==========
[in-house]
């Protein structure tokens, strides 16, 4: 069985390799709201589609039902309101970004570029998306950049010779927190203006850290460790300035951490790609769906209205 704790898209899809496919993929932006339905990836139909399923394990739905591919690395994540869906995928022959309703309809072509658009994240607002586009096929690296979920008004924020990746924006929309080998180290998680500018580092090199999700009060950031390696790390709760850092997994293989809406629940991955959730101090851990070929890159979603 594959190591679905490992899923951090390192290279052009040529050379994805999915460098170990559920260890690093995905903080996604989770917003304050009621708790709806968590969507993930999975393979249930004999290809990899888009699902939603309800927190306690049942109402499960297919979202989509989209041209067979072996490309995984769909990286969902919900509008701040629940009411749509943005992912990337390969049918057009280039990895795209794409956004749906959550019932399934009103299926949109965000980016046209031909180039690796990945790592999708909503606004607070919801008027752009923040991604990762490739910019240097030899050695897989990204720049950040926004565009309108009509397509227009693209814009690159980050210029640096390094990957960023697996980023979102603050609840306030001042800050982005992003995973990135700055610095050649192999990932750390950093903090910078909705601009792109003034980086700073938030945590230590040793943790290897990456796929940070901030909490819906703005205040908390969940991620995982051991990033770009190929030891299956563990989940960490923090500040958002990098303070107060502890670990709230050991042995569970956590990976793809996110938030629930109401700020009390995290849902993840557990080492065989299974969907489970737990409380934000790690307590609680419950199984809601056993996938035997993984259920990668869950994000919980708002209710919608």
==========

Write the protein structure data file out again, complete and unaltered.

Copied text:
[in-house]
């Protein structure tokens, strides 16, 4: 069985390799709201589609039902309101970004570029998306950049010779927190203006850290460790300035951490790609769906209205 704790898209899809496919993929932006339905990836139909399923394990739905591919690395994540869906995928022959309703309809072509658009994240607002586009096929690296979920008004924020990746924006929309080998180290998680500018580092090199999700009060950031390696790390709760850092997994293989809406629940991955959730101090851990070929890159979603 594959190591679905490992899923951090390192290279052009040529050379994805999915460098170990559920260890690093995905903080996604989770917003304050009621708790709806968590969507993930999975393979249930004999290809990899888009699902939603309800927190306690049942109402499960297919979202989509989209041209067979072996490309995984769909990286969902919900509008701040629940009411749509943005992912990337390969049918057009280039990895795209794409956004749906959550019932399934009103299926949109965000980016046209031909180039690796990945790592999708909503606004607070919801008027752009923040991604990762490739910019240097030899050695897989990204720049950040926004565009309108009509397509227009693209814009690159980050210029640096390094990957960023697996980023979102603050609840306030001042800050982005992003995973990135700055610095050649192999990932750390950093903090910078909705601009792109003034980086700073938030945590230590040793943790290897990456796929940070901030909490819906703005205040908390969940991620995982051991990033770009190929030891299956563990989940960490923090500040958002990098303070107060502890670990709230050991042995569970956590990976793809996110938030629930109401700020009390995290849902993840557990080492065989299974969907489970737990409380934000790690307590609680419950199984809601056993996938035997993984259920990668869950994000919980708002209710919608």